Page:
That are so fortified against our story,
What we two nights have seen.
Well, sit we don'],
And let us hear Bernardo speak of this.
Ber. Last night of all,
When yon same star, that's westward from the pole,
Had made his course to illume that part of heaven
Where now it burns, Marcellus, and myself,
The bell then beating one,
Mar. Peace, break thee off; look, where it comes again!
Ber. In the same figure, like the king that's dead.
Mar. Thou art a scholar, speak to it, Horatio.
Ber. Looks it not like the king ? mark it, Horatio.
Hor. Most like: it harrows me with fear, and wonder.
Ber. It would be spoke to.
Speak to it, Horatio.
Hor. What art thou, that usurp’st this time of night,
Together with that fair and warlike form
In which the majesty of buried Denmark
Did sometimes march ? by heaven I charge thee, speak.
Mar. It is offended.
See! it stalks away.
Hor. Stay; speak : speak,I charge thee, speak. [Exit Ghost
Mar. 'Tis gone, and will not answer.
Ber. How now, Horatio ? you tremble, and look pale :
Is not this something more than fantasy ?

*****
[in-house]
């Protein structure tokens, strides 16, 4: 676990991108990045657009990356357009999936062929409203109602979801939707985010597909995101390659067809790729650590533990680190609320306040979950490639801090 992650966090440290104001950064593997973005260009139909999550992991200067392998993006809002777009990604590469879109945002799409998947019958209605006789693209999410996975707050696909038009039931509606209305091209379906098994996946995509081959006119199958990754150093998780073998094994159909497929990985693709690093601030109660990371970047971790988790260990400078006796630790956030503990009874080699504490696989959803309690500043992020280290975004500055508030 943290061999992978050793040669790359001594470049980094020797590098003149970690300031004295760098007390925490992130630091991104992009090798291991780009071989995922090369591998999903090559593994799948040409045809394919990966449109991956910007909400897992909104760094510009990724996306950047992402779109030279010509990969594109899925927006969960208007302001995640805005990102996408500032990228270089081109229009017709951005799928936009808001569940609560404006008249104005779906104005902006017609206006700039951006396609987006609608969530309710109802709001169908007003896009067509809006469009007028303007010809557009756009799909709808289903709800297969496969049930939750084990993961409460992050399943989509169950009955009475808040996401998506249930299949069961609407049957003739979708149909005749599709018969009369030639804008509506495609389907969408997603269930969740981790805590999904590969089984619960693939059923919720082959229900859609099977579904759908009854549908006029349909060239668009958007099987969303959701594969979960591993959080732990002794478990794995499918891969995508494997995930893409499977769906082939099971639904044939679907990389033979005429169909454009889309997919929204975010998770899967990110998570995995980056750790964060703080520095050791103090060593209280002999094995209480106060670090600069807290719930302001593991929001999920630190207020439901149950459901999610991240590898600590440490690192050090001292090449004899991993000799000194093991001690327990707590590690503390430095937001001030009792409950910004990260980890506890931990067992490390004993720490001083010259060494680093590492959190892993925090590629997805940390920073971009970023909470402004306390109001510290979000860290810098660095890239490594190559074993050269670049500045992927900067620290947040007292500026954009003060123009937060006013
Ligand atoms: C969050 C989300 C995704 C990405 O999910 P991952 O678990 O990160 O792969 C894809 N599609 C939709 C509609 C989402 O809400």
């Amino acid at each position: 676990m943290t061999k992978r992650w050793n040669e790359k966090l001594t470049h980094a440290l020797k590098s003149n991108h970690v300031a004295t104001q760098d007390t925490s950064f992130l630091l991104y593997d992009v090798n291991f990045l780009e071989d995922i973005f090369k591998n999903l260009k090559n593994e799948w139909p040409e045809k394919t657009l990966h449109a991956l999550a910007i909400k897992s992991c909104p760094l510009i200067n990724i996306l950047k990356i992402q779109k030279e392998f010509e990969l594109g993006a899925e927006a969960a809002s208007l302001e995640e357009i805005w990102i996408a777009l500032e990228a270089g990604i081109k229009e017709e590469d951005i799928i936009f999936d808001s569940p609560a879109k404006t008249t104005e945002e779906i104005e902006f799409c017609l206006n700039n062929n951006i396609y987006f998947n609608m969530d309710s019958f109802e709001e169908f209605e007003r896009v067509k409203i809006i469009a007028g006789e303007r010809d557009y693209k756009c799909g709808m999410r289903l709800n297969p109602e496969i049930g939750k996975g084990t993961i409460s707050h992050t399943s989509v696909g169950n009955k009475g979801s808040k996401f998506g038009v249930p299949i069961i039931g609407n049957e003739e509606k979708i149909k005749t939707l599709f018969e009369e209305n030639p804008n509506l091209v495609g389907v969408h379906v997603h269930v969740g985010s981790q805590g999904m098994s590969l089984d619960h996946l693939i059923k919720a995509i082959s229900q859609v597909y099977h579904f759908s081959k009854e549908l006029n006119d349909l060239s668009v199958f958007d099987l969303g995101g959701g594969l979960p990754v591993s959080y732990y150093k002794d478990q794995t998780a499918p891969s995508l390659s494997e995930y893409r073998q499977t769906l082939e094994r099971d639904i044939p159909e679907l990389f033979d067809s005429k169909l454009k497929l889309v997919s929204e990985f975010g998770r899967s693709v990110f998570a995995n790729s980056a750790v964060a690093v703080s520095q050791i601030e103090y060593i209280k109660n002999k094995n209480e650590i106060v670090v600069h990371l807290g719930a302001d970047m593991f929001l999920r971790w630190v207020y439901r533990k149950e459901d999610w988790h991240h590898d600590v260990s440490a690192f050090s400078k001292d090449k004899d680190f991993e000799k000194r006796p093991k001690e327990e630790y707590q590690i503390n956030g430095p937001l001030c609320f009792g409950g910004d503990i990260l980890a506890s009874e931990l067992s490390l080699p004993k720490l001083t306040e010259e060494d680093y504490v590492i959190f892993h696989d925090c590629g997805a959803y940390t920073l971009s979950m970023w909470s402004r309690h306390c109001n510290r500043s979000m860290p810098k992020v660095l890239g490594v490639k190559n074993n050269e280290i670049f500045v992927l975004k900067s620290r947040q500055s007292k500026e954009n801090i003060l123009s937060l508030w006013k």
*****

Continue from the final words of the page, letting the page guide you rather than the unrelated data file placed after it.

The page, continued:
What think you of it?
I might not this believe.
Without the sensible and true avouch
Of mine own eyes.
Is it not like the king ?
Hor. As thou art to thyself:
Such was the very armour le had on,
When he the ambitious Norway combated;
So frown'd he once, when, in an angry parle,
He smote the sledded Polack on the ice.
Mar. Thus, twice before, and jump at this dead hour, With martial stalk hath he gone by our watch.
Hor. In what particular thought to work, I know not ;
But, in the gross and scope of mine opinion,
This bodes some strange eruption to our state.
In the most high and palmy state of Rome
A little ere the mightiest Iunius fell,
The graves stood tenantless, and the sheeted dead